Carmel youth to get another turn as Nemo


Lucas Freitas had a “fin-up” on being cast as Nemo. After all, he had already played the clownfish.

Freitas, who will be a sixth-grader at Carmel Middle School in August, will play Nemo in Civic Theatre’s production of “Finding Nemo Jr.” The performances are June 21-26 at The Tarkington at the Center for the Performing Arts in Carmel.

Freitas, 11, played Nemo in Forest Dale Elementary School’s production of “Finding Nemo,” so he figured he should audition for the role.

“It’s my first time at Civic and I’ve had a lot of fun so far,” Freitas said. “Getting to play Nemo is so much fun. I’ve watched the movie thousands of times. It might even be millions. I’ve lost track.”

Jack McNally, who will be a Carmel High School freshman, is cast as Nemo’s father, Marlin.

“It’s one of the first times I’ve played an anxious character who is worried for the whole show,” McNally said. “Most of the time I play comic relief characters. It gives me a new perspective because I have to worry about Nemo the entire show. I’m having to change the way I act in order to do it.”

McNally said he enjoys working with Freitas, and the costume is more conceptual. 

“There is a little more acting to show the costume because it’s not a full costume and the audience has to use its imagination,” McNally said.

McNally was previously in Civic Theatre’s main stage shows of “The Sound of the Music” and “Elf.” He was in the Junior Civic presentation of “Newsies.”

Matilda Hayes, who will be a North Central High School freshman, plays Dory. Hayes said it has been a great opportunity to expand her comedic timing.

Hayes, who has been with Junior Civic for eight years, said the role is her biggest yet.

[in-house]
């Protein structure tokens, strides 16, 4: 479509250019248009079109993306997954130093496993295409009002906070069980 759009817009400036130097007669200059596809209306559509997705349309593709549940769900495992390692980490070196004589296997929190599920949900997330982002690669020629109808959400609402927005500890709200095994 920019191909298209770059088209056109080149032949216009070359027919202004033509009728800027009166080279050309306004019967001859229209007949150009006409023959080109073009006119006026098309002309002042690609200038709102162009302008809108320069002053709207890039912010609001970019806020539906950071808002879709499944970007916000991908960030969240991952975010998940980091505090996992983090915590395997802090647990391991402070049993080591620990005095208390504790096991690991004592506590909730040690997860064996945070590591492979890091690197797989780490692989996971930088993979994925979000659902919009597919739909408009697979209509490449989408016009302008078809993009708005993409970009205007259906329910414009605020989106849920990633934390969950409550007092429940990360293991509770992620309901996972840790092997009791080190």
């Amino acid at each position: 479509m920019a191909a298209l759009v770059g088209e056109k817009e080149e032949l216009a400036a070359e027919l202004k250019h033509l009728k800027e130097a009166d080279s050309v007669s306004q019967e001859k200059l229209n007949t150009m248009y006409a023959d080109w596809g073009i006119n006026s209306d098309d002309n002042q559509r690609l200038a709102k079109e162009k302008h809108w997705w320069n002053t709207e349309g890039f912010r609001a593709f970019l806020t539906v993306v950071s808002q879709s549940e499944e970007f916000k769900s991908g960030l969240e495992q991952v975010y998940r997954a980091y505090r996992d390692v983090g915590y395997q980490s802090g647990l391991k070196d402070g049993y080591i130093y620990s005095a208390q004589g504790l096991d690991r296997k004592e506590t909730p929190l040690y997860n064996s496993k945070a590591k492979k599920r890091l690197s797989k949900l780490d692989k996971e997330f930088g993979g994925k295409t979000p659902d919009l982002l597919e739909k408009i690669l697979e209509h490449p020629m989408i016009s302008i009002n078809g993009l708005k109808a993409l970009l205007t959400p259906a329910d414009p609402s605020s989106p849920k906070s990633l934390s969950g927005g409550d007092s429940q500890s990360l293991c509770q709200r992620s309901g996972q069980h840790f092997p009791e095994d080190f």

Her favorite song is “Go with the Flow.”

“I feel like that song is perfect in my range,” she said. “Both parts of ‘Just Keep Swimming’ are so much fun to do energy wise.”

Hayes said the cast is a good mix of performers she has worked with for several years and some new ones.

There are 39 members in the cast. Director Brent E. Marty said he chose not to do full costumes because the focus is on the story.

“It could be taking place in any situation, it doesn’t have to be deep in the ocean,” Marty said. “It could be a parent, a child and a friend in any situation.”

The musical was released as a show that could be performed in 2023. Following the 2003 animated movie, the production is based on a Disney theme park show.

“The show has a great message about family connection and inclusion,” Marty said. “Nemo has his lucky fin and it’s a little thin and how he is able to survive and get by in the world. Dory has her memory issues.”

YAP show set

This is the largest cast Civic’s Young Artists Program has had for “REVUE!.” There are 18 performers from 14 different high schools around central Indiana. The performances are at 6 and 8 p.m. at the Studio Theater at the Center for the Performing Arts.

“We considered a smaller cast, but eight are ‘REVUE!’ alum, so we decided to go big,’” director/choreographer Kenny Shepard said. “The opener is ‘Once in a Lifetime,’ which to me says it all, and these 16 are embracing the opportunity to share their unique stories one night only. The cast also talks and sings about best friends, parents, dreams for their futures, and a fun section called ‘BOB,’ where they relive situations with some unpleasant people in their lives that we call ‘Bob!’

“We’re keeping the show a little lighter this year, although we have a brave and strong cast member, Austin Lizama from Zionsville who wanted to share his story about grief and, as he says, ‘Maturing by experience versus by age.'”